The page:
Sorry, I have to leave out the over 6000 spoken languages. Just dealing with English is confusing enough. Effective communication – finding the words that best get across what we mean, and skilfully interpreting what we hear – is in need of a little more than labeling with a trite saying. Language litter – the messy, inaccurate, use of words that often confounds clear expression and understanding – abounds.
There’s plenty contributing to talking at each other instead of talking to each other. Double and triple definitions for the same word, overlapping descriptions, misinterpretations, words used where they don’t even belong, all add to the muddle. To pare things down, begin with our sense of perspective. How we mentally focus – a largely automatic process – and the way we describe this process – leaves a lot to be desired. There sure isn’t a clear way to discuss this key player in the game of comprehension.
We use one word – focus – as though it’s all one thing. The qualities of, and the ways we use, perspective haven’t been nailed down in the categorization and description department. I think it’s about time. How about you? Context has quite a bit to do with how we interpret. A more exact way to think – and talk – about the process would be really helpful.
I know, I know, categorization has been taking a beating –for sure, there are places where it’s way over-done. But at the same time, words – the most basic labels – are, apparently, needed to communicate. Should we skip it all and head straight for the Vulcan mind meld?
Then again, we do have speech genes. Are they epigenetic adaptations, or were we meant to have language? Like we have two legs, two arms, two eyes …?
Big questions with few answers, to date. But we can narrow it down. A little extra time spent figuring out how best to focus, interpret, and then say, generates insights that otherwise might not come to mind – new ideas that make finding the words even easier.
We do have most of them – the words, that is – but the use is often scrambled. For openers: paying attention and observing are different. How often are you asked for your attention – the mode you use to sort out information and make sense of it – when what you’re really expected to do is watch and listen, simply take in information? Technically, we aren’t supposed to be attending – thinking – when we’re listening.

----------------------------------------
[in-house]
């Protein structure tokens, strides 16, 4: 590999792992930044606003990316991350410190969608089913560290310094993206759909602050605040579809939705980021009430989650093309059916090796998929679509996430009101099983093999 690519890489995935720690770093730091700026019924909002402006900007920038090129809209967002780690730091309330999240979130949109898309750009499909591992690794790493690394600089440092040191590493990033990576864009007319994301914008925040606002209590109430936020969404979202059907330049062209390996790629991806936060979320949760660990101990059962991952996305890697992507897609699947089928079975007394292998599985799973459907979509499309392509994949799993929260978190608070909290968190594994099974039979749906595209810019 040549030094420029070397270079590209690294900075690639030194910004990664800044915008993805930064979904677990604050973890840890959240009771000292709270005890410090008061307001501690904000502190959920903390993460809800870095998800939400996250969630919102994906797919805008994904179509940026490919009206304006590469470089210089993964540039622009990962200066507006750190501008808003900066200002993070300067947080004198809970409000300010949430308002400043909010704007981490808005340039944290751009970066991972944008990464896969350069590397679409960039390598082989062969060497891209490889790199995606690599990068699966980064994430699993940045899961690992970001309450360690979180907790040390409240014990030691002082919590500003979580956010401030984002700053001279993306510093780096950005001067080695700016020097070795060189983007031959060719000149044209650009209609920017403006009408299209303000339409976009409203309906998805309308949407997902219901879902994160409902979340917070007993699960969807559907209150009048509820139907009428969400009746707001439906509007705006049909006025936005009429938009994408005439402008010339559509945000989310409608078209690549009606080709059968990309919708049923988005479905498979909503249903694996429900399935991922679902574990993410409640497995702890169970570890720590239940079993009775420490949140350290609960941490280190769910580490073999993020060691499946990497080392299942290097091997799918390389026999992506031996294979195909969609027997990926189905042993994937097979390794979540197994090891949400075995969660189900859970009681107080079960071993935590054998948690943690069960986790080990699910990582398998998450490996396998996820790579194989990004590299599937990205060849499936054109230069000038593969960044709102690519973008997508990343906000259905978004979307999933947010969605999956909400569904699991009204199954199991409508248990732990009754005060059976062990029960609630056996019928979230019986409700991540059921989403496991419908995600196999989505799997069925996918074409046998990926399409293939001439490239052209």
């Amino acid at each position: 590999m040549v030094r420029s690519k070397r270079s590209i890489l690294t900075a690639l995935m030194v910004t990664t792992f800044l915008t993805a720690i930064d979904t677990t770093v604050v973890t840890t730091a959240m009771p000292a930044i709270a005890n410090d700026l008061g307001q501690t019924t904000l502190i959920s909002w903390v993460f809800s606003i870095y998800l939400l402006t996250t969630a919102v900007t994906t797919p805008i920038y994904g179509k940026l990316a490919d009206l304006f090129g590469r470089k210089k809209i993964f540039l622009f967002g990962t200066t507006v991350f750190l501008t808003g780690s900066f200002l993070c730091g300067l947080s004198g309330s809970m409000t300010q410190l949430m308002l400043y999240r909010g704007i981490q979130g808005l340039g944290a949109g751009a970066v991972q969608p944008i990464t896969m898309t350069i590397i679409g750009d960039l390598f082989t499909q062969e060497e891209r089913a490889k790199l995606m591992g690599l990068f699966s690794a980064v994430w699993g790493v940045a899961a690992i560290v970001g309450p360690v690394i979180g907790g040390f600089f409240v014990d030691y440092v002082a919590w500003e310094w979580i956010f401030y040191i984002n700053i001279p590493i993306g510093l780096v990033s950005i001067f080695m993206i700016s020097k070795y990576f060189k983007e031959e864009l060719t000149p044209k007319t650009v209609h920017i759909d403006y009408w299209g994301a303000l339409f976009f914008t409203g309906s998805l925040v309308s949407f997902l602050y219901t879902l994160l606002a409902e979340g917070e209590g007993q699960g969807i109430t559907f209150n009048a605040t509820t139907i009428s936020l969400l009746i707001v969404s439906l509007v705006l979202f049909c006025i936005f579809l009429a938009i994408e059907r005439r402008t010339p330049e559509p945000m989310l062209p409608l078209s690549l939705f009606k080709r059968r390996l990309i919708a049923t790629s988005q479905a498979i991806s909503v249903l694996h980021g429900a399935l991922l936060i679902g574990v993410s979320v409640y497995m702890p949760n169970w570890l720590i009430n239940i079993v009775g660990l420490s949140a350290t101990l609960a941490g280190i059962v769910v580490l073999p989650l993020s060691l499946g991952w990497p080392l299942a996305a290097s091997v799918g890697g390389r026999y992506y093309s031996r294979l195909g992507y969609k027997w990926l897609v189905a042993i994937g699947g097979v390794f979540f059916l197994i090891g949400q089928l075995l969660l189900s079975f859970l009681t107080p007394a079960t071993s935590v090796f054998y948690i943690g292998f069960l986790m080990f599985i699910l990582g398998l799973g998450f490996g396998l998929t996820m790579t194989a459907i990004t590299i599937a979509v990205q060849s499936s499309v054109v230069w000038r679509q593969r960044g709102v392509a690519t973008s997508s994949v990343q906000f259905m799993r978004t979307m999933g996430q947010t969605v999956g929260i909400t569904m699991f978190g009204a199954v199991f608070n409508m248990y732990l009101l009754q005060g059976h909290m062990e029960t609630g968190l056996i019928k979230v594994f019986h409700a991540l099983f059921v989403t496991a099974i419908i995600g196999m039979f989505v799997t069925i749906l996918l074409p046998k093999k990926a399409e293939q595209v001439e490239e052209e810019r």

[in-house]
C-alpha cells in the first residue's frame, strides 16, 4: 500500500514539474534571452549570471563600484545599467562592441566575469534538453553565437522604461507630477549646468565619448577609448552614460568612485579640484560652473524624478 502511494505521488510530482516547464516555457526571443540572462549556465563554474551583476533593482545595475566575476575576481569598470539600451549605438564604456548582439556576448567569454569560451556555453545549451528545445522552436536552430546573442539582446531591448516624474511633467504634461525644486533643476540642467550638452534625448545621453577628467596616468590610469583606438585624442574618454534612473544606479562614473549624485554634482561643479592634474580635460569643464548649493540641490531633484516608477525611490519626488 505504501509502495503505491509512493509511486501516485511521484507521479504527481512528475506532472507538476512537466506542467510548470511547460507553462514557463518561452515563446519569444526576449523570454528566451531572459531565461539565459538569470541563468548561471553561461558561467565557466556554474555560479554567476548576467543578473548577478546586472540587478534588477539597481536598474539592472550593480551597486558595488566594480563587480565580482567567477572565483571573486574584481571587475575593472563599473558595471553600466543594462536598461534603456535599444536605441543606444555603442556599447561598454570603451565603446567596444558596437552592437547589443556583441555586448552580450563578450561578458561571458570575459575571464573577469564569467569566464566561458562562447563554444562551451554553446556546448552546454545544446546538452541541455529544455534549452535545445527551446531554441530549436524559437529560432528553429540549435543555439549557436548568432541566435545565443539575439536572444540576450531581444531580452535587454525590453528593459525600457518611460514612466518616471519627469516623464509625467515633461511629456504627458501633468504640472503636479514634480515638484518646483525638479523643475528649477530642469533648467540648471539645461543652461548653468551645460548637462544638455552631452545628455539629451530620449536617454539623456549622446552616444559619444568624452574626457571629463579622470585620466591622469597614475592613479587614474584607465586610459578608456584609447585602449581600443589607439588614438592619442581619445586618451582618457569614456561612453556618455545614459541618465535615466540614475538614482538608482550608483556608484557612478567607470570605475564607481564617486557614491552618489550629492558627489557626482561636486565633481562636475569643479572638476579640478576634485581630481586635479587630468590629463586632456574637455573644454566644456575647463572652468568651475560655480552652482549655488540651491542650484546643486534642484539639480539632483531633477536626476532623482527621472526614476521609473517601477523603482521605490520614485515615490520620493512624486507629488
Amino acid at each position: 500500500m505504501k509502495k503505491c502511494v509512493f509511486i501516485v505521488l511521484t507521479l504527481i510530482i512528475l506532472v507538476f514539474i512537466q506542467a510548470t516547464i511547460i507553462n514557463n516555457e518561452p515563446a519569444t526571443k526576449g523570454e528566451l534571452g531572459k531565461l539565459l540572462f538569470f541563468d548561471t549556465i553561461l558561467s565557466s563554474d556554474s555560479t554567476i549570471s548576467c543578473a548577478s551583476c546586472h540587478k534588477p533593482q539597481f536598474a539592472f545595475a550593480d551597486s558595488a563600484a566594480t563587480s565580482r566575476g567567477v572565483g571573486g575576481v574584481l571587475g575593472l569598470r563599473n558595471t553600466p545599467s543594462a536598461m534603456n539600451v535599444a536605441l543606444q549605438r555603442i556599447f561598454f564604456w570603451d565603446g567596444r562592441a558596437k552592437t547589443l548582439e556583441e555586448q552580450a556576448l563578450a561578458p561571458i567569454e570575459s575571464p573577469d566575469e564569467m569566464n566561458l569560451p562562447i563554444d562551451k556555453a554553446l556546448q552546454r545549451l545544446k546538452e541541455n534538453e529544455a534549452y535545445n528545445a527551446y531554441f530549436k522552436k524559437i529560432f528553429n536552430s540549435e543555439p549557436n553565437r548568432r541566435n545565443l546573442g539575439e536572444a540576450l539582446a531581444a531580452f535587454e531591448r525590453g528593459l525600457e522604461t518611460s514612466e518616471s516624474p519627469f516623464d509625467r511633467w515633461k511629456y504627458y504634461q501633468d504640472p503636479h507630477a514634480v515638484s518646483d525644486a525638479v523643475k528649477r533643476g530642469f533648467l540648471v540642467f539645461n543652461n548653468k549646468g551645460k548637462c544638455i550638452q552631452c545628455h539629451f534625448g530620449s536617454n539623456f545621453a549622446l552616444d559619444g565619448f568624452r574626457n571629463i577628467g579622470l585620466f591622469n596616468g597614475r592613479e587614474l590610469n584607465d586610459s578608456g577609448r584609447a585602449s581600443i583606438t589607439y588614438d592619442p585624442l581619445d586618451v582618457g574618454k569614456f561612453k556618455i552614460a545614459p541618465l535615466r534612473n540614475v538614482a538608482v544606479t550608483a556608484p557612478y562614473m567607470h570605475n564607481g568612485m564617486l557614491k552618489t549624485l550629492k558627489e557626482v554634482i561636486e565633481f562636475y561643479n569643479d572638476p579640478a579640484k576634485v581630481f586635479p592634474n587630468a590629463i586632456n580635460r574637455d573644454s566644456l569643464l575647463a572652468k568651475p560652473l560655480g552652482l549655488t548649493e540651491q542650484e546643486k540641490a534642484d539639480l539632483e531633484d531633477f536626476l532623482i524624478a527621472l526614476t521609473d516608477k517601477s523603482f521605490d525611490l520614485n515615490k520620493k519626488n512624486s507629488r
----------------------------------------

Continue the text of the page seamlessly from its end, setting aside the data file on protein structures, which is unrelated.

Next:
We naturally switch back and forth between observing and attending constantly. And we do this far faster than listening, understanding, then developing well thought out responses, can take place. Recall the times when what you could have said – or what was really meant – popped into your mind hours, or even days, after a conversation. It takes time to process. We can only respond quickly with what we already know. Anything new will come to us later.
Context also makes a difference. What can be recalled in one context, won’t necessarily come to mind in another. Who hasn’t gone blank on a test, only for the known answers to arrive shortly after the test was over? Developing better context awareness is darned useful.
Our brains don’t seem to appreciate the plodding pace of conversation. Just listening all by itself – say during a lecture or speech – is awkward when the brain insists on blazing ahead on it’s own while we’re trying to hold up our end at conscious speed.
How often are you asked to listen – observantly gather information – then expected to answer questions immediately – before you’ve had any time to sort things out in attention mode?
Ever been told you’re not a good listener? Who is? Even though we’re supposed to be observing, we still have to attend to understand what we hear. We also need to remove our personal context from interpreting – so we won’t fill in the blanks with our own meanings – where we aren’t sure of the speaker’s. Now add on having to remember what to ask for clarity’s sake when the talk is finished. All at the same time we’re suppose to be listening, unless we interrupt to ask every time we need to confirm intention and meaning.